Sunday, March 5, 2017

REVIEW: 'Feud: Bette and Joan' - Joan Crawford Recruits Bette Davis for Her New Film in 'Pilot'

FX's Feud: Bette and Joan - Episode 1.01 "Pilot"

Cast aside by Hollywood, screen legends Joan Crawford and Bette Davis battle ageism, sexism and each other when they sign up to make What Ever Happened to Baby Jane?

FX's new anthology series Feud: Bette and Joan could easily slide into becoming a campy mess. It tells the behind-the-scenes story of the infamous feud between screen legends Joan Crawford and Bette Davis. It also comes from prolific producer Ryan Murphy, whose projects tend to go campy and off-the-rails at some points. And yet, Murphy is also famous for giving actresses of a certain age phenomenal roles to play. He has already given new life to Jessica Lange's career through the American Horror Story franchise. And now, he welcomes even more Oscar winners to the cast of Feud - including Susan Sarandon, Catherine Zeta-Jones and Kathy Bates. All of this could easily turn out to be too much to handle. The scope of the actual story and the writers' willingness to go to the extreme could become erratic and ridiculous. However, this opening does a strong job in being very deliberate and measured with its craft. It knows the details of this story. It understands the personas behind these women. It digs deeper into the tension in the feud. It allows the campy moments to happen but it's also providing the backstory that fueled these women into these actions. It's a fascinating hour to watch. One that also hints at much better things to come in the future.

There was also the concern that the show might be too meta. All inside Hollywood stories tend to be that way. This is an industry that is constantly fascinated with itself and the stories of people they know. The careers of Joan and Bette are historic and legendary. Their talents revolutionized the film industry early in their careers. They each won Oscars. And yet, it's fascinating to see Hollywood turn against them as they age. In a male-dominated industry, their talents were no longer enough to keep getting lead roles. As studio head Jack Warner says frankly, these two women are no longer fuckable. The use of that word - and later calling Bette a cunt - shows that Feud isn't afraid to cross the language barrier in order to drive its point home. This was a tough time for older woman. In many ways, that has gotten better in the years since. Jessica Lange and Susan Sarandon are iconic actresses as well. They both have Oscars. And now, they are no longer getting leading roles in films but have found new life in their careers by transitioning to television. It's given them newfound relevance. But more importantly, it's given them roles to really sink their teeth into. It would be easy to do the broad strokes of Joan Crawford and Bette Davis in their performances. But both Lange and Sarandon want to analyze their psyches a little more. They appear to dig deeper to the truth and the human beings these women were. It paints a much fuller story than a tale of Hollywood simply congratulating itself once more.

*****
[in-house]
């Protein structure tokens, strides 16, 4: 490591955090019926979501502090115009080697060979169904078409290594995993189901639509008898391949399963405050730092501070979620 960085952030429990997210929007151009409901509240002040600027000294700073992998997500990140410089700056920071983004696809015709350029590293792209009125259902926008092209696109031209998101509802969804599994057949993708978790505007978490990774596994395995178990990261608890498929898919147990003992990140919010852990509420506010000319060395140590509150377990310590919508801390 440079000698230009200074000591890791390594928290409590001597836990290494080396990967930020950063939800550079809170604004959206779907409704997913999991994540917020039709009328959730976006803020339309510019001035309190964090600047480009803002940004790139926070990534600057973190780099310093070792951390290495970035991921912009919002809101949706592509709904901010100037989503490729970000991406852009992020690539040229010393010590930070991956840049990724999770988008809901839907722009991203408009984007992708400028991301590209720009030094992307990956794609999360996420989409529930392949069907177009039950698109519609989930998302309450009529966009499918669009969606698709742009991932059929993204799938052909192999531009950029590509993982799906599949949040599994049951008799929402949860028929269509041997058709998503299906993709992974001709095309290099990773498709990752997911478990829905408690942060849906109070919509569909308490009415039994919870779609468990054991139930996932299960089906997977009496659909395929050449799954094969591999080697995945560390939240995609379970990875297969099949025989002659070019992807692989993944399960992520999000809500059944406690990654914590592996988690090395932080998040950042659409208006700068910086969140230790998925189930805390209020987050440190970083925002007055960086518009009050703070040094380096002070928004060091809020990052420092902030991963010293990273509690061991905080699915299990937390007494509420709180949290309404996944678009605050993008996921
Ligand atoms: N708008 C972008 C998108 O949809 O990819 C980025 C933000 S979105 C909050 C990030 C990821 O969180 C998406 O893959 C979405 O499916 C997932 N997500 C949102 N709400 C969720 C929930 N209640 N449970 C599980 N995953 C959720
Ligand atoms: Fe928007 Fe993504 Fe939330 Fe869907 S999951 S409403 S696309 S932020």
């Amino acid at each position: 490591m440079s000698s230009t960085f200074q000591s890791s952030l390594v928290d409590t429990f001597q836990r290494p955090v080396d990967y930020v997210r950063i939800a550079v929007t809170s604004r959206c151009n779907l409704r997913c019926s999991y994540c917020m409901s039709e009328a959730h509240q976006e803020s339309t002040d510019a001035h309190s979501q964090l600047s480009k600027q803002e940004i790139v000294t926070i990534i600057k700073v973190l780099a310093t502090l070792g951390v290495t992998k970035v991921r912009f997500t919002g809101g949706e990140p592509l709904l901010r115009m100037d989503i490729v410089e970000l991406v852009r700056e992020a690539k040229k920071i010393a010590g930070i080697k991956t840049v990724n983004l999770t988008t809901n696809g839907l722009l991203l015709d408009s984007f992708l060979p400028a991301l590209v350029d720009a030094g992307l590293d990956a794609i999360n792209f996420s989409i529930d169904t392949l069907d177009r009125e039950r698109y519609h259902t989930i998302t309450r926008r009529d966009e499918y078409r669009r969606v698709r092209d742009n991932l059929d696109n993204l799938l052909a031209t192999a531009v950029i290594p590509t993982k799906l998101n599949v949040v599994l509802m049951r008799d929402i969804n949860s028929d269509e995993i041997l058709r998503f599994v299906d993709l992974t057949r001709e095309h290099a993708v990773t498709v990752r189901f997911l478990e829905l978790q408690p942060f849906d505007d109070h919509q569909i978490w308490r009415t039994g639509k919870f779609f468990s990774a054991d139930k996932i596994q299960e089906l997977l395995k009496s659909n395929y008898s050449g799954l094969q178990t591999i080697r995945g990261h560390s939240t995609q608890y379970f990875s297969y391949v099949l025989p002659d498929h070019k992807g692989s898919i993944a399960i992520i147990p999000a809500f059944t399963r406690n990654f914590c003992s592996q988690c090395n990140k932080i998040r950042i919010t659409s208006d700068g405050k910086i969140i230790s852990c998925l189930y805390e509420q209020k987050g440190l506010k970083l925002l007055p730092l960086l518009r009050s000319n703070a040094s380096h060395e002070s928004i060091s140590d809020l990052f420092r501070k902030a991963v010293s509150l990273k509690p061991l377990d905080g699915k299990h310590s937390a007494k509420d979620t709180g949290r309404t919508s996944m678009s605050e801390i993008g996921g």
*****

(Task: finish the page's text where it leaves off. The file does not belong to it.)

This hour does a strong job in showcasing how Joan and Bette were alike in many ways but their key differences are what drove their feud. They are phenomenally talented actors who have respect for each other's craft. Their differences are pretty striking though. Joan is obsessed with outward appearances. It's the life she has crafted for herself after a lifetime of abuse by men. She desperately wants to be seen as Hollywood royalty at all times. So, she lives in an extravagant mansion with lots of paid help. She pays a woman, Mamacita, to follow her around at all times as her maid/assistant. She's very self-involved and wants to remain beautiful forever. And yet, she's also terrified by returning to the set after not filming a movie in three years. She needs to be the woman everyone expects her to be and that pressure often leads her to drink and double down on the need to be beautiful - even though it doesn't fit the character she's playing. Meanwhile, Bette has no concern for outward beauty. She lives in a more quaint and inviting home. Her love for her craft leads her to work all of the time - even if it's just a small part on Broadway. Her profession is the only passion she really has because she's not the traditional wife and husband society or herself wants her to be. She's unafraid to be seen as ugly on camera. In fact, he goes delightfully over-the-top with the makeup in the episode's most stylized moment revealing her grand look for the film. And yet, that moment shows that she believes herself to be right all of the time. She has respect for other actors but her beliefs on the roles are always the best ideas to her and everyone else should just listen.